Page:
Introduction to Hamsters
Hamsters in the wild are desert creatures from Syria and live in burrows. Apparently, almost all the hamsters sold in the US as pets are descended from one family of hamsters captured in the 1930's, but there are other lines of hamsters available known as Siberian, Chinese, European, and American.
Hamsters are fun because you can make intriguing habitats for them with lots of tunnels and burrows and exercise wheels and so forth. The worst thing about these little creatures, though, is that they have fairly short life spans of about 2 years.
Hamsters are solitary creatures and usually do best when housed alone or small numbers if the cage is big. Speaking of cages, be sure it is chew proof.
Many vets have had people bring in hamsters that they thought were very sick or even dead, when all that was wrong was that the little guys were HIBERNATING!
They do this if the environment gets too cold. Ideal temperature for these creatures is between 65 and 75 F (just like us)
Another common problem we vets see in hamsters are impacted cheek pouches or cheek abscess’. We’ll get to more veterinary problems and comments later, but in the meantime, here’s some basic info:
Average weights are 85-150 grams with the FEMALE more likely to be larger! Maybe that’s why hamsters aren’t typically Muslim Fundamentalists, even though they’re from Syria.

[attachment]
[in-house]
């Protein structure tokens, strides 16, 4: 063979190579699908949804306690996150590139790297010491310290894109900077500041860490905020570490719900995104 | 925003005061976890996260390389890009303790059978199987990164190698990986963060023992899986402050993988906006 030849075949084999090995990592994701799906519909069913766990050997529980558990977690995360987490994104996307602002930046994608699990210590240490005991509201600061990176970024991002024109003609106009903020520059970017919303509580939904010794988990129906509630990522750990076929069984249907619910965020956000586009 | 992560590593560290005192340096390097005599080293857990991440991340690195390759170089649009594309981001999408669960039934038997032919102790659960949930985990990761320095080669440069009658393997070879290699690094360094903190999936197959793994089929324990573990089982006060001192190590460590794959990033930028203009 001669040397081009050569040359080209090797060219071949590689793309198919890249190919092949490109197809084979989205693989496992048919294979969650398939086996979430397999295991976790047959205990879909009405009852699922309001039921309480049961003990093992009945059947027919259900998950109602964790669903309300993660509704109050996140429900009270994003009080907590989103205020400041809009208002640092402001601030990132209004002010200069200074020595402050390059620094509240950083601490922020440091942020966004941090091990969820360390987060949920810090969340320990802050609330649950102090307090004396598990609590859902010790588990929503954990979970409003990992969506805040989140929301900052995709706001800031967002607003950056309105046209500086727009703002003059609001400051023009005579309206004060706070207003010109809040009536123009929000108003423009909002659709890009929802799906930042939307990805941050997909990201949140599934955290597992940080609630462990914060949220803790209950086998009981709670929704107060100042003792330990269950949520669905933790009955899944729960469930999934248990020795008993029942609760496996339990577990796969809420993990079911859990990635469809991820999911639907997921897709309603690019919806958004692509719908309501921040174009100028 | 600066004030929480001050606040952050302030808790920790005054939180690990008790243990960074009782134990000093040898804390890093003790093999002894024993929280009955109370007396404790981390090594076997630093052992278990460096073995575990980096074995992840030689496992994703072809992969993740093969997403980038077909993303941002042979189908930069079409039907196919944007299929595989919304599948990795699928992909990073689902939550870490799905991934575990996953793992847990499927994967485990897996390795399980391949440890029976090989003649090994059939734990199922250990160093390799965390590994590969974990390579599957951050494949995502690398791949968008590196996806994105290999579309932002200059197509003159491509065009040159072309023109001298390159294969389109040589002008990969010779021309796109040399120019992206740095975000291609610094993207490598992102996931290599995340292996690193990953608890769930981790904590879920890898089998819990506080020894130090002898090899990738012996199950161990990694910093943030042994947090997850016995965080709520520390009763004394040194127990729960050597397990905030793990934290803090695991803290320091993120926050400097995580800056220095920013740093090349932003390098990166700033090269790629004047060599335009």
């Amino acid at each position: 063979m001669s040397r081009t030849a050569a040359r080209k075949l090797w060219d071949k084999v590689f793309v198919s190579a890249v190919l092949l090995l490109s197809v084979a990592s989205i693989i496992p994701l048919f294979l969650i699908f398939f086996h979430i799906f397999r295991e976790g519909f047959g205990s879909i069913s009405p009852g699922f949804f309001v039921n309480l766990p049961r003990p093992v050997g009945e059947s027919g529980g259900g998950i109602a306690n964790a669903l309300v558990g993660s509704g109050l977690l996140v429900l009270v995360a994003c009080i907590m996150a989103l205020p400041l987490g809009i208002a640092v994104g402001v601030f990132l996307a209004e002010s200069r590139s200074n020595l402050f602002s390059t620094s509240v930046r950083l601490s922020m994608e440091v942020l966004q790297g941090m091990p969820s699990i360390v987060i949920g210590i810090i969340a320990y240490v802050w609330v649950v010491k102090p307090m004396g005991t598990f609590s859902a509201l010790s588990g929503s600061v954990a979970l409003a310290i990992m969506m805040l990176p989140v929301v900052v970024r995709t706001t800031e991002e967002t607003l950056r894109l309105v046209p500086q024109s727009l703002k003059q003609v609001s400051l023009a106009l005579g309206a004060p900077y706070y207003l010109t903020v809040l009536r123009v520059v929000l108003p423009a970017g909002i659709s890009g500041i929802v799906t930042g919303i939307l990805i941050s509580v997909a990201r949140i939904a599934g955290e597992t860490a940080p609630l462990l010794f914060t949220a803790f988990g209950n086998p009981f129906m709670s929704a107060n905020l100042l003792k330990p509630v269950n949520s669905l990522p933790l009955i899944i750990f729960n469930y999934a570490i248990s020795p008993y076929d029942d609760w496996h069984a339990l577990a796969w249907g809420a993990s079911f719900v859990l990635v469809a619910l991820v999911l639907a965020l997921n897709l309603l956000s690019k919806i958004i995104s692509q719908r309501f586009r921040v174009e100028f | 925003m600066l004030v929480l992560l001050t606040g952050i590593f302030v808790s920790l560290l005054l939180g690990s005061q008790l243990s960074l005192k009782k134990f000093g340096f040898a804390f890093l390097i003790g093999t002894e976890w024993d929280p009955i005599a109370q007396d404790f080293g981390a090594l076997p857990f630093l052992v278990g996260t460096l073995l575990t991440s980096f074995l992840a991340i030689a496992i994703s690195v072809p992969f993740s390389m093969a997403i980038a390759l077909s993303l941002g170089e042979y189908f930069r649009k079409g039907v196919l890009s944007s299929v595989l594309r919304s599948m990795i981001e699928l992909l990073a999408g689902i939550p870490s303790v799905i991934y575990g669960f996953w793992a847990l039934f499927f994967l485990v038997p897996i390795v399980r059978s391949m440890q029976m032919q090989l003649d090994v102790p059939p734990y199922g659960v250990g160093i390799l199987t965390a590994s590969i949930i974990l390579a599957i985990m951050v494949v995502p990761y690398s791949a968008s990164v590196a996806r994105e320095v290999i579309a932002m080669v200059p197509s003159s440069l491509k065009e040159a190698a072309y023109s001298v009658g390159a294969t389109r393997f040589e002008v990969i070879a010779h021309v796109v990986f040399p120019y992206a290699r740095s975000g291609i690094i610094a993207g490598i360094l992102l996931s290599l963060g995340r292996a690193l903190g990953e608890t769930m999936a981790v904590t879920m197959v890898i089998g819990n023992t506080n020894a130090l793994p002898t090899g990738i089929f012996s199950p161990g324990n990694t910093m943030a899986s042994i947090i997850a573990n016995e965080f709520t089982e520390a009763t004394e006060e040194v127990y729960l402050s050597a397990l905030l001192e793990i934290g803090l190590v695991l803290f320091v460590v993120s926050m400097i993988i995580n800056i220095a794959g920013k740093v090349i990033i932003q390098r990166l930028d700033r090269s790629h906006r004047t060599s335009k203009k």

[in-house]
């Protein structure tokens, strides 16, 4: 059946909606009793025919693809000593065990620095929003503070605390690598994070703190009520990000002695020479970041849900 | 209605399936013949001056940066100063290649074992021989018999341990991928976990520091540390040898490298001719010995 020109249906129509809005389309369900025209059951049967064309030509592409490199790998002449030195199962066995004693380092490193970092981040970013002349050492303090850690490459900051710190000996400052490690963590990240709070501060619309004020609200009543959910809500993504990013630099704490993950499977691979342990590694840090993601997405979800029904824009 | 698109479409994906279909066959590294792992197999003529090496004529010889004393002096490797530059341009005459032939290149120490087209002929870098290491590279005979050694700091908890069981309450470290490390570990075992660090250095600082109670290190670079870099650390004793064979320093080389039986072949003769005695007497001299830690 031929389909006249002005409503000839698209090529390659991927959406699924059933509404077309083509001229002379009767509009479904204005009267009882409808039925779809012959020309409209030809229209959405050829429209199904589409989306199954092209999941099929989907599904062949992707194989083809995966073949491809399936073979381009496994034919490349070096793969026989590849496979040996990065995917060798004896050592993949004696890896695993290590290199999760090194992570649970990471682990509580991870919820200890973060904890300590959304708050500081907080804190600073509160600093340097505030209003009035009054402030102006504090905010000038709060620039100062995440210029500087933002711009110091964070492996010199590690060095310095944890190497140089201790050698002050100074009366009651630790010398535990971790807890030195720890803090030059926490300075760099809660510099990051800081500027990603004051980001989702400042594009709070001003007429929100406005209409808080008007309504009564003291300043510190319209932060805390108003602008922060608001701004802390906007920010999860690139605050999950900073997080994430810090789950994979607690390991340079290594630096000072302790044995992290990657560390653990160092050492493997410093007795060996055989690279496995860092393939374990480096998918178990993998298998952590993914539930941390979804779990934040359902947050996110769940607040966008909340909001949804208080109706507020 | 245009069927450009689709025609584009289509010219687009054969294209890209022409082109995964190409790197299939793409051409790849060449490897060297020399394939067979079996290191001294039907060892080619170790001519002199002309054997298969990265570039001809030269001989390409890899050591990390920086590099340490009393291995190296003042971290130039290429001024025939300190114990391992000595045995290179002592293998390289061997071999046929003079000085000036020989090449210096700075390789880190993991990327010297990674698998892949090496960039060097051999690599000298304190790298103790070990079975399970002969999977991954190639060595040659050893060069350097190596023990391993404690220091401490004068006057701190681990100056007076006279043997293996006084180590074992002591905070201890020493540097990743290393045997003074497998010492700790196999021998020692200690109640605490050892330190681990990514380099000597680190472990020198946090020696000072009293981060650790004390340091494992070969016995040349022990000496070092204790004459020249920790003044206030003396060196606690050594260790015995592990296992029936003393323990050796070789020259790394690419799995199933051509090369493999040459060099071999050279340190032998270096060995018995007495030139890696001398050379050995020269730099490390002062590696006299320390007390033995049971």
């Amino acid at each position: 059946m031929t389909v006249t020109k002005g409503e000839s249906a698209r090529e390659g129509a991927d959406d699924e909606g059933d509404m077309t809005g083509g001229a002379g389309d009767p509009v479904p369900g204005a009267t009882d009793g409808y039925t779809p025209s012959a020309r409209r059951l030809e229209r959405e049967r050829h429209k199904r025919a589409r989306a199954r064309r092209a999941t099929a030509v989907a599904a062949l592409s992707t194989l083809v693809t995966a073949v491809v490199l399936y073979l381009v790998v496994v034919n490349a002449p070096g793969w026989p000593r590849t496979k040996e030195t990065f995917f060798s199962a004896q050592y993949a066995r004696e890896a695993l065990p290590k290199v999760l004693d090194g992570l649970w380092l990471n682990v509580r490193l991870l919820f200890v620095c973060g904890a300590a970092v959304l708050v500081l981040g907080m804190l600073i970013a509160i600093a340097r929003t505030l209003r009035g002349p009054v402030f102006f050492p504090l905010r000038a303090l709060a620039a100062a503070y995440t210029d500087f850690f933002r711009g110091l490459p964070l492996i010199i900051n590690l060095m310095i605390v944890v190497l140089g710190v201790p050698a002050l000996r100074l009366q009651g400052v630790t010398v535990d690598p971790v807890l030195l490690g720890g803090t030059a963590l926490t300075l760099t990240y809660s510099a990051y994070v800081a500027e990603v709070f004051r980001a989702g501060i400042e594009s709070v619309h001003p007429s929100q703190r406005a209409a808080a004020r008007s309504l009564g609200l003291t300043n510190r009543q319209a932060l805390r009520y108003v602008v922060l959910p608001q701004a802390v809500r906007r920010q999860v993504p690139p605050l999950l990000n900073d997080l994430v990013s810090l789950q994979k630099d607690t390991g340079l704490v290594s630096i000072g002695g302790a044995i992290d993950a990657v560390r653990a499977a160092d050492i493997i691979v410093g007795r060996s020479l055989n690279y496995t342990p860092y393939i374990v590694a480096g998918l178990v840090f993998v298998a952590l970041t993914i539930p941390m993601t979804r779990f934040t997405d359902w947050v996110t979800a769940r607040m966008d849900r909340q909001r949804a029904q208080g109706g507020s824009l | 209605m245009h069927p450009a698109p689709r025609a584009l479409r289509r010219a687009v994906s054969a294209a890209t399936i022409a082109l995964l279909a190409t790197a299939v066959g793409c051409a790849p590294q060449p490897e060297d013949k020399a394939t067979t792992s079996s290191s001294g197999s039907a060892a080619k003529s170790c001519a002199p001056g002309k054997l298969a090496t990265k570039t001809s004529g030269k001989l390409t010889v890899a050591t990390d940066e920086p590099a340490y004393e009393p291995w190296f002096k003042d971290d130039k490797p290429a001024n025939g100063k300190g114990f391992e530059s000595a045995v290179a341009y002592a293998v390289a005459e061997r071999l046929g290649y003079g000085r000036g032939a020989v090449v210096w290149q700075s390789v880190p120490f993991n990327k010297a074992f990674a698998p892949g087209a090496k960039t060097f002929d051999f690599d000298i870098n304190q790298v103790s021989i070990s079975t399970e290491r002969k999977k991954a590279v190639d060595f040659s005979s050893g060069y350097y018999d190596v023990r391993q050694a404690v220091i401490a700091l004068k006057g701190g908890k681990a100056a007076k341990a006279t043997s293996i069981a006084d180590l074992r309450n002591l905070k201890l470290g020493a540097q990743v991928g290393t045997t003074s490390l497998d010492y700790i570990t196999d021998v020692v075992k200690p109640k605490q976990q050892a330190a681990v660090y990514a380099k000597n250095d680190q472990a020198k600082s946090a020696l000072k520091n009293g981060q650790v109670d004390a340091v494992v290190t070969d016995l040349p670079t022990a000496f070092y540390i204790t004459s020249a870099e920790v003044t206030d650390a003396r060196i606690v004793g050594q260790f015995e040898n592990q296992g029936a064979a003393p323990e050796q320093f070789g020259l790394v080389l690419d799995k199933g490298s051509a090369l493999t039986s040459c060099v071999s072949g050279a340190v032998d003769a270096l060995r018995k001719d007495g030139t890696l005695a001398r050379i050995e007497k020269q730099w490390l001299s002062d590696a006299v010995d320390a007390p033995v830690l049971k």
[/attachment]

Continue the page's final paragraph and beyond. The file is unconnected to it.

Normal body temp is 99-101 F
Resp rate ranges from 34-150
Heart rate ranges from 250-500
Hamsters in the wild are omnivores. The best diet for pets, though, are the commercial hamster pellets although it’s okay and appreciated by the hamster is you supplement with fruits, nuts, and cereal. Hamsters like to bury or hoard food, so don’t supplement with large quantities of things that might go “bad”.
Puberty is at just 10 weeks of age
Gestation is just 15 days plus or minus one day
Litter size is up to 10
Babies need to nurse for about 3 weeks
When females are in heat, they have a lot of white vaginal discharge and like cats will keep coming into heat until bred. Hamsters are so called seasonally estrus, but all that means is that they are MORE LIKELY to go into heat during the Spring than at other times of the year.
Veterinary Problems we frequently see in hamsters are similar to those we see in Guinea Pigs except that instead of vitamin C deficiencies, we see vitamin E deficiencies. Other problems include skin abscess’s , mange, and rashes. Overgrown front teeth that need to be trimmed, and bladder infections and stones.
Health Problems and their treatment
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